Power Consumption that Supports our On-Line Habits
Tim Berners-Lee invented the World Wide Web in 1989 but given the fact that in 1990 only half a percent of the world’s population was online, the world on the web has grown astronomically.
By 2000, nearly half of the population in the United States were using the internet to gain information, but the majority of the world still had very little or no access to the internet. According to Our World in Data, 93% in the East Asia and Pacific region had zero online access, alongside 99% in South Asia and Sub-Saharan Africa.
In 2016, 76% of the US population were online, which seems quite a low figure when looking at the percentage of other country’s populations that were online around this time:
- Malaysia 79%
- Spain and Singapore 81%
- France 86%
- South Korea and Japan 93%
- Denmark and Norway 97%
- Iceland 98%
While online development saw rapid progress in these countries from 2000 to 2016, there are still some countries in the world where virtually nothing has changed since 1990. In countries such as Somalia, Eritrea, Niger and Madagascar, fewer than 5% of the population are online.
But still, the growth of access is rapidly increasing across the world, with a remarkable 640,000 new users appearing online for the first time on any given day over the last 5 years – this works out as 27,000 new users every hour.
Online habits and its energy consumption
Having gained an insight into the availability of the internet throughout the world, it’s now time to look at what it’s most frequently used for.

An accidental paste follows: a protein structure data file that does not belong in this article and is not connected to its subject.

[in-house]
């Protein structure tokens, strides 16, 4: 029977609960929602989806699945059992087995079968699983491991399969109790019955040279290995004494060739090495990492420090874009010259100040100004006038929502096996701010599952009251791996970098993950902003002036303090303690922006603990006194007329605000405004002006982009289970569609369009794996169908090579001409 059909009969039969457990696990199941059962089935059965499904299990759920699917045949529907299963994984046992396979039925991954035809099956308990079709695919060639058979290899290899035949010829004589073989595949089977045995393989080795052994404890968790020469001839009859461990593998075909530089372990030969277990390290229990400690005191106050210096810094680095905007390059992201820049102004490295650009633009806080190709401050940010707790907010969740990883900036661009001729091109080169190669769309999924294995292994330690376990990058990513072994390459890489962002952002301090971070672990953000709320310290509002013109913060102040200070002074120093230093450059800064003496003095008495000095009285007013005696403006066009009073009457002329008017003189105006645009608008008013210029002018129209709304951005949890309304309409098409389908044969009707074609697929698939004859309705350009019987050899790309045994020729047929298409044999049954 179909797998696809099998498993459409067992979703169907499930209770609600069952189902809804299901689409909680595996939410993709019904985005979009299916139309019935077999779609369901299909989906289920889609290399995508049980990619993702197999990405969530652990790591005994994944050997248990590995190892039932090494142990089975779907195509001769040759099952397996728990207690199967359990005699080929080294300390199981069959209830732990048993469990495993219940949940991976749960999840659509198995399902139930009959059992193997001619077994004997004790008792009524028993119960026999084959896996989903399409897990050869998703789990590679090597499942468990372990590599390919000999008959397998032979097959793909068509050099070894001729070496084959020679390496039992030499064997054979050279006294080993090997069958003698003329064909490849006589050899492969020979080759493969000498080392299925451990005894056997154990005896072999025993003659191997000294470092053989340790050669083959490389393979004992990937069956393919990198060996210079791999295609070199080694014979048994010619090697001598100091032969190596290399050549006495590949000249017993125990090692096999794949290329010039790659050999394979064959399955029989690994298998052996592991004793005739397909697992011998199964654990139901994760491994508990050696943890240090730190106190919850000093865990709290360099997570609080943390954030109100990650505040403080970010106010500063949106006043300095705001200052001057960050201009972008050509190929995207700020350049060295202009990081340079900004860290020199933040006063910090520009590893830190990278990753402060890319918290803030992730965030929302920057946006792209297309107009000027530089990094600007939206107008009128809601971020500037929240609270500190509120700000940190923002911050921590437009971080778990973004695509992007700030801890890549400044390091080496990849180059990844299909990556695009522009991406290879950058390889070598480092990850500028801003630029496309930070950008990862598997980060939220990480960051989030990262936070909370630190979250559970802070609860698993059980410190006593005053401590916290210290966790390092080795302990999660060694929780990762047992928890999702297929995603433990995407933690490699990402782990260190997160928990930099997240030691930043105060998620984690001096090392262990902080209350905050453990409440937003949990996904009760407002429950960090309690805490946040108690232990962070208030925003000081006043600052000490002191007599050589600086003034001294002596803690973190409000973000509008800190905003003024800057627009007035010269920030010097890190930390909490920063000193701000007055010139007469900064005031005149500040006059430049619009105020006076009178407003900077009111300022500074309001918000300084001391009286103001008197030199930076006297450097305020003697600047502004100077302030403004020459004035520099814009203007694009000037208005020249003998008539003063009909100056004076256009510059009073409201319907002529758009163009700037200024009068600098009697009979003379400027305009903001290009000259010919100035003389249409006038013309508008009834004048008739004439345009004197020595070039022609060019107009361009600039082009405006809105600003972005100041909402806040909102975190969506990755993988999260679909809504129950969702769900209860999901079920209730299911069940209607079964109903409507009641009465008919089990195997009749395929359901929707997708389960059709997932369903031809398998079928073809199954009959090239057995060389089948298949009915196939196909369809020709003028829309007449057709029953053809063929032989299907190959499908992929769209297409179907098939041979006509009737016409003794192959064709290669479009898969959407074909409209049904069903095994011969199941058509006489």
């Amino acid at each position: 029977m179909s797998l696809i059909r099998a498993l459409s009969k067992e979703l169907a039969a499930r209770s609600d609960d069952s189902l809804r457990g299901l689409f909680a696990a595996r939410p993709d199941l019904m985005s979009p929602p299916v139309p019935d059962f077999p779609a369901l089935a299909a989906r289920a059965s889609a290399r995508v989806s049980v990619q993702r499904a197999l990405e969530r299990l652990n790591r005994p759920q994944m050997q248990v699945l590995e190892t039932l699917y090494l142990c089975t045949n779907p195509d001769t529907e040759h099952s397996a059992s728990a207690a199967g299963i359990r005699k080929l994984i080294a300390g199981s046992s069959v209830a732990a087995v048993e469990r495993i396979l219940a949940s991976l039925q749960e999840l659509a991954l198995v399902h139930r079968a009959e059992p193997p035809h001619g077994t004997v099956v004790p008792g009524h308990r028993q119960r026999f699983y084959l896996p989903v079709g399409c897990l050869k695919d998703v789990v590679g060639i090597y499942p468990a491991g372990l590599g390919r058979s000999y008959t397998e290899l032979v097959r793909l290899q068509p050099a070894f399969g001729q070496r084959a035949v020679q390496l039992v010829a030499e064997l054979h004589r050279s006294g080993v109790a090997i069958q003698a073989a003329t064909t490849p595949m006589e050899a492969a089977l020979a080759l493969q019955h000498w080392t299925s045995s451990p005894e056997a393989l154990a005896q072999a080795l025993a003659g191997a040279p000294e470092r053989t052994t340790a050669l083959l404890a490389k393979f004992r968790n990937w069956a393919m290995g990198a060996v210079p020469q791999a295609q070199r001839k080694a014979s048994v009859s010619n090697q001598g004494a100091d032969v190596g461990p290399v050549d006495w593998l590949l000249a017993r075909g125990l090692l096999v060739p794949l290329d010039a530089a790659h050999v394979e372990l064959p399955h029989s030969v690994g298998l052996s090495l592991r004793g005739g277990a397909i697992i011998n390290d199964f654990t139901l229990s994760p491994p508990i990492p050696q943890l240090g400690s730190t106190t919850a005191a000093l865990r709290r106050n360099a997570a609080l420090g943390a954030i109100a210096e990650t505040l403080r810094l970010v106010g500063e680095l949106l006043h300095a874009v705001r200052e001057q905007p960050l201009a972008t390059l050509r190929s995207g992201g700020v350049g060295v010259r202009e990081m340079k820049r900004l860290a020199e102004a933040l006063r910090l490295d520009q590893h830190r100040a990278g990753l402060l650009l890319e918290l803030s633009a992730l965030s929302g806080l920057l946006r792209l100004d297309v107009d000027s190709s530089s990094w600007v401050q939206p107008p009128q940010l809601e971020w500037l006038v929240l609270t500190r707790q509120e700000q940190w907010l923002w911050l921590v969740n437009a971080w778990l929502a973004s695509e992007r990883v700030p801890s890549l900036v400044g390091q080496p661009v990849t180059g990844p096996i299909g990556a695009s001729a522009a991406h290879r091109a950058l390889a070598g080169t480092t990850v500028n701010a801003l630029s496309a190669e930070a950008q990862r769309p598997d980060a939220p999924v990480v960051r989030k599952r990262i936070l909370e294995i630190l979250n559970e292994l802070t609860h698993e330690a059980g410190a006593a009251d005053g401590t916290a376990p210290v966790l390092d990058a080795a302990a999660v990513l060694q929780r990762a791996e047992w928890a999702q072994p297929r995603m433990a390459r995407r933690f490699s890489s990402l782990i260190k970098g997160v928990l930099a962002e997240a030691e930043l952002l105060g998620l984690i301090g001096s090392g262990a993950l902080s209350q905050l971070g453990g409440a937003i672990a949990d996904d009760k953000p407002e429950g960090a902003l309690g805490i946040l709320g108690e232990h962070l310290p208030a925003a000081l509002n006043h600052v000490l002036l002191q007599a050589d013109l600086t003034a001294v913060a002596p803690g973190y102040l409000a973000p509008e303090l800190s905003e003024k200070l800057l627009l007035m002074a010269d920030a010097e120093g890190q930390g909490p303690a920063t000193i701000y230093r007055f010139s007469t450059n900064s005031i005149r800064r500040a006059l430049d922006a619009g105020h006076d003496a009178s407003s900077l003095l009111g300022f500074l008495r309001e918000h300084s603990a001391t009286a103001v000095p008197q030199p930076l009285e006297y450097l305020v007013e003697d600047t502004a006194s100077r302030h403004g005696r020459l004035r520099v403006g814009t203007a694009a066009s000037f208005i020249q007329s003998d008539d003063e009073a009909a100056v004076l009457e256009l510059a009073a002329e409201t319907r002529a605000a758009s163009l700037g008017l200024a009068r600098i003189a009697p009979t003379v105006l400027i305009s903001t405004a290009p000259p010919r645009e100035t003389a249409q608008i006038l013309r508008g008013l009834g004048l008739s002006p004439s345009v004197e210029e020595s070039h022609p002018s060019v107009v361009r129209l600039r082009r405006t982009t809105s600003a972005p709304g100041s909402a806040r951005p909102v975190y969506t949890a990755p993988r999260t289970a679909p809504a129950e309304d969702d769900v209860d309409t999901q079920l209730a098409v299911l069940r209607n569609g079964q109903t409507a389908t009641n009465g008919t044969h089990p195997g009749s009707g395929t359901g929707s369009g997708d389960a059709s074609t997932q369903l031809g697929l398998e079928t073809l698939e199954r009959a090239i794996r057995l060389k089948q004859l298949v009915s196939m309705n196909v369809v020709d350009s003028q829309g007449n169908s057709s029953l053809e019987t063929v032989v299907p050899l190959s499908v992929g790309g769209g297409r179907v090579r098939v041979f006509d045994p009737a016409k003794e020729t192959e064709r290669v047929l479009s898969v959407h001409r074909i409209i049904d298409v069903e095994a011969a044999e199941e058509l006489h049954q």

It’s of no surprise that just over half of all worldwide internet traffic (50.3%) generated in 2020 was done so using mobile phones – which is slightly lower than both 2018 and 2019, which saw 52.2% and 53.3% mobile traffic share respectively. This slight dip is thought to be due to the coronavirus pandemic, with more people working from home and most likely using desktops or laptops more so than mobile phones to access things such as email apps.
Daily time spent with the internet by device per capita is still heavily in the mobile phone’s favor, however, with Statista reporting that the average person spends 155 minutes on their phone daily, compared to just 37 minutes on a desktop computer.
It’s of no surprise that more than half of the world (4.66 billion) uses social media. It’s probably fair to say that if the necessary devices and the internet are available within a location, its population will use some form of social media.
As of January 2021, Facebook tops the charts with 2.74 billion users, followed by YouTube with 2.29 billion users and Facebook Messenger with 1.3 billion. Instagram had 1.22 billion users at the start of 2021, and Chinese messaging platform WeChat was the fifth most popular form of social media with 1.2 billion users.
It’s not just the power we as consumers use to run our devices, but the power-hungry data centers used behind the scenes to power our favorite “scroller” sites.
Take Facebook, for example. The company’s electricity usage has soared significantly in the last ten years. In 2011, it was taking 532GWh (gigawatt hours) to power the world’s most popular social media site. By 2019, Facebook was using a colossal 5140GWh (5.1 terawatt hours).